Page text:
Hell Drivers (Blu-ray)

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Hell Drivers (Blu-ray)

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Review of "Hell Drivers (Blu-ray)"

published 30/03/2017 | hogsflesh
Member since : 19/04/2010
Reviews : 827
Members who trust : 125
About me :
Not as much time as I'd like for ciao at the moment.
Pro Great film, great picture quality, great extras
Cons Slight glitch on the menu, poor picture quality on most extras
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Characters / Performances
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"Roaring Down the World's Deadliest Roads!"

Stanley Baker, all rugged and that

Stanley Baker, all rugged and that

This Blu-ray from Network is £15 on amazon or HMV, but at time of writing is a more-than-reasonable £10 on Network’s own site, with free postage.

Hell Drivers is a tremendous British thriller from 1957 about short haul lorry drivers ferrying gravel around. Which, admittedly, doesn’t sound like the most exciting premise for a film, but it sure as heck works. It may well have been inspired by The Wages of Fear (1953), a classic French thriller about drifters and ne’er-do-wells driving trucks laden with explosives through the jungle in South America.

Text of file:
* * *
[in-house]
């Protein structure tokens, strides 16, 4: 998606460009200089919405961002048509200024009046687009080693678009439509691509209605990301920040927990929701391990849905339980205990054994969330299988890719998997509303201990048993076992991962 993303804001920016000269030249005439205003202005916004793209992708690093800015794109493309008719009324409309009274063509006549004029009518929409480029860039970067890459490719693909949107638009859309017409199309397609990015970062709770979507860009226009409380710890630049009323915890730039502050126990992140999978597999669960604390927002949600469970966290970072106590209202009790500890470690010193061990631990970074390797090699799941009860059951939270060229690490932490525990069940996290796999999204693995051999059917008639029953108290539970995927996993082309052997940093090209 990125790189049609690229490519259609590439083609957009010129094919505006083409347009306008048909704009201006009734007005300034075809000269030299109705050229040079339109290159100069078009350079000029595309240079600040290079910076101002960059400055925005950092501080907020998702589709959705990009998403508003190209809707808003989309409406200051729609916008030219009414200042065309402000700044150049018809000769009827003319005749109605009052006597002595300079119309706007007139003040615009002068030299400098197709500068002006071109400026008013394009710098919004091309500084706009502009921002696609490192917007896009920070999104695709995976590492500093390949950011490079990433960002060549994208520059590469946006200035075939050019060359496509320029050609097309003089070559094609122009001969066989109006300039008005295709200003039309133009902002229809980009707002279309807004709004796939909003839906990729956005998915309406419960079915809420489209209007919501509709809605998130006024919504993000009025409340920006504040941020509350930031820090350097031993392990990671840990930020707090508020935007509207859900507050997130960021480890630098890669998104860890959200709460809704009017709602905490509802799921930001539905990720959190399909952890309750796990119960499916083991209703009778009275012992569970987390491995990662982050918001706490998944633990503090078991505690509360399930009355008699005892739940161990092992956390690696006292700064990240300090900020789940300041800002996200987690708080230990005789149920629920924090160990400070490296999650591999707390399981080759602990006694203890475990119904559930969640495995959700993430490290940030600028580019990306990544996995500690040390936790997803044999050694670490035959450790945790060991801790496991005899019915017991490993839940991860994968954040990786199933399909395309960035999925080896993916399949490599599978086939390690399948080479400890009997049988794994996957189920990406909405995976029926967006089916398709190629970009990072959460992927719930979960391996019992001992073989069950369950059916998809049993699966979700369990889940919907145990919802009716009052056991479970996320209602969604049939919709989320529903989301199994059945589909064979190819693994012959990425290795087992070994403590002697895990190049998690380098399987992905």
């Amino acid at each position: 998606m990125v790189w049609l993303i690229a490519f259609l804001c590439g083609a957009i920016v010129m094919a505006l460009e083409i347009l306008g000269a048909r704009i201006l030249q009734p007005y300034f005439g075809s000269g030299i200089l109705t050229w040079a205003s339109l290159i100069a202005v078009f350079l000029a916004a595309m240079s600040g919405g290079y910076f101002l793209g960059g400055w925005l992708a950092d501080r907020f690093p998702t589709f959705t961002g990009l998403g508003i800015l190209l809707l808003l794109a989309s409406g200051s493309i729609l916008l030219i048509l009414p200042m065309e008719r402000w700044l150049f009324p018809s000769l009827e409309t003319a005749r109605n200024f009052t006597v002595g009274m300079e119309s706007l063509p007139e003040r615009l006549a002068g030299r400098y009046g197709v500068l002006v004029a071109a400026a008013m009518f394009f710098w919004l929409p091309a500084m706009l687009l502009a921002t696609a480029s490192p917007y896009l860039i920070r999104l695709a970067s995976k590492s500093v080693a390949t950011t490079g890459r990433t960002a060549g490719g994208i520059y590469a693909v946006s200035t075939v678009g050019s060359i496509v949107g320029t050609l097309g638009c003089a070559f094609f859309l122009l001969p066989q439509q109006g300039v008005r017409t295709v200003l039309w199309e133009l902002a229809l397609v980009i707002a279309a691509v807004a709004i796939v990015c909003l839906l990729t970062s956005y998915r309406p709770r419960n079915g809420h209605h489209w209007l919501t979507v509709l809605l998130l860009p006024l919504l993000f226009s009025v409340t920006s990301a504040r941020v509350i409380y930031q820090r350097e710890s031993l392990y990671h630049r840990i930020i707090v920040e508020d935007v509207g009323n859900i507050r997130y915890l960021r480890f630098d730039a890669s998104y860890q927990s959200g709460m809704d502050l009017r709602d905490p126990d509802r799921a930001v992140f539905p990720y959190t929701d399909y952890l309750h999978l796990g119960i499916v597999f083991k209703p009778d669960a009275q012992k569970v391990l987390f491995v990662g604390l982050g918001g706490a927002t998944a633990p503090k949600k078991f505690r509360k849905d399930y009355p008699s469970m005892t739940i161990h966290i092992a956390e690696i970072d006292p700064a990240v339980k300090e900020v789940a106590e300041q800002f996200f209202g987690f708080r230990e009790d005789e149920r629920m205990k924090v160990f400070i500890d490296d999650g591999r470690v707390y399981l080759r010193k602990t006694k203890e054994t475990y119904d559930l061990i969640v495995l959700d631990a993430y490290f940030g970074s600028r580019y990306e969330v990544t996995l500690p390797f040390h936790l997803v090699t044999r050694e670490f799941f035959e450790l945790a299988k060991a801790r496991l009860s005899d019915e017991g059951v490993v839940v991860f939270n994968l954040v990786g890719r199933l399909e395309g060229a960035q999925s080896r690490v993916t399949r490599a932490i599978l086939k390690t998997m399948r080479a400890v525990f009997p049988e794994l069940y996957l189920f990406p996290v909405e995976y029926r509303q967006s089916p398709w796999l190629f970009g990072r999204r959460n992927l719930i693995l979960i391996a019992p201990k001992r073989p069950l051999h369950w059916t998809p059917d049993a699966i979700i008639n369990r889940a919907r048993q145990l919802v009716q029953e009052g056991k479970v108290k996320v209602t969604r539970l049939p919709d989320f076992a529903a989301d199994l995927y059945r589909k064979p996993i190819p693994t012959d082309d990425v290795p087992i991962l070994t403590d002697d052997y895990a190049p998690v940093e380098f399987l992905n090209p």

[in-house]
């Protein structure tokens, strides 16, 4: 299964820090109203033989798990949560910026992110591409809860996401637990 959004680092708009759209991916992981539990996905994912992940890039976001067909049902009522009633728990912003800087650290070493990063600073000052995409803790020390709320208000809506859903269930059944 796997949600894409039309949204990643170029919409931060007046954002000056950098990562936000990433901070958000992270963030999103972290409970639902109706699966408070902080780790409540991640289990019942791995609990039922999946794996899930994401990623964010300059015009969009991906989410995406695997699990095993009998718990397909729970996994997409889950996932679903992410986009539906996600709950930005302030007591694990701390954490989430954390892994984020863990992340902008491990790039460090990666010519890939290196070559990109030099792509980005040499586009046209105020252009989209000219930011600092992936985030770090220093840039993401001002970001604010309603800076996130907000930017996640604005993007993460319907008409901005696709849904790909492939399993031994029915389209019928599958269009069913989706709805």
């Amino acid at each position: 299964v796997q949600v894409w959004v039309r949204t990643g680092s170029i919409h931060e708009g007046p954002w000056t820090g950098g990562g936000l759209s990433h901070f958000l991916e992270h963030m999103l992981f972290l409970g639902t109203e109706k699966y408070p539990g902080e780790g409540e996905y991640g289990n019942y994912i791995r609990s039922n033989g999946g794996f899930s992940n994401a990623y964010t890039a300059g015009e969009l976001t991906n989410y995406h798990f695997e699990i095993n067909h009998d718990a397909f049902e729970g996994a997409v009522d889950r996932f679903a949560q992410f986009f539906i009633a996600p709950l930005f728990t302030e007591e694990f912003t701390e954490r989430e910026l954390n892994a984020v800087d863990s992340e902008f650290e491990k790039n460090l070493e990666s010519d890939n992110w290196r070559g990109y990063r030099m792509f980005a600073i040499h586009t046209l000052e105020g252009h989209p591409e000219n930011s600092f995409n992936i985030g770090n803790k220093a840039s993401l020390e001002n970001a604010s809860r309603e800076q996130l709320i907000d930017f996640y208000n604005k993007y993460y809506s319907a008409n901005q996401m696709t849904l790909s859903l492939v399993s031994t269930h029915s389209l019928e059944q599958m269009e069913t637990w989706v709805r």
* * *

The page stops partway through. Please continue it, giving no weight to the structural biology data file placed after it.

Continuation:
Year: 1957
Director: Cy Endfield
Stars: Stanley Baker, Herbert Lom, Sean Connery
More information at: http://www.imdb.com/title/tt0051713
IMDB user rating: 7.2

Tom is fresh out of prison. He gets a job as a truck driver making runs between quarry and depot. Drivers have to make at least 12 trips a day, on pain of dismissal, and the more trips they make, the more they earn, speed limit be buggered. Tom is befriended by the Italian driver Gino and finds himself flirting with the secretary, Lucy. He also incurs the wrath of thuggish head driver Red, who jealously guards his daily record of 18 trips.

Which still doesn’t really sound all that exciting. The actual thriller elements aren’t really all that prominent, apart from the climactic scenes of the film. It’s a bit too obvious that the footage of the trucks has been sped up, and there aren’t that many near-misses or crashes to enjoy. But the slow-burn rivalry between Tom and Red, and the simmering undertow of violence, keep you interested. As does the cast.

The star is Stanley Baker, a tough-guy Welsh actor who made some very good films in his time. He’s got a great lantern-jawed bruiser face, but with sensitive, little-boy eyes. He’s a more than adequate actor within a certain range, and he carries the film well – he’s sympathetic without ever seeming like he’s trying to be.

Red, his arch-rival, is played by Patrick McGoohan (later the star of The Prisoner on TV) in a masterful display of over-acting. He walks in a weird, hunched way, has a cigarette clamped between his teeth at all times, and has a fascinating collection of scars. It’s a crazily mannered performance, but it works fantastically well in the context – he is spectacularly nasty.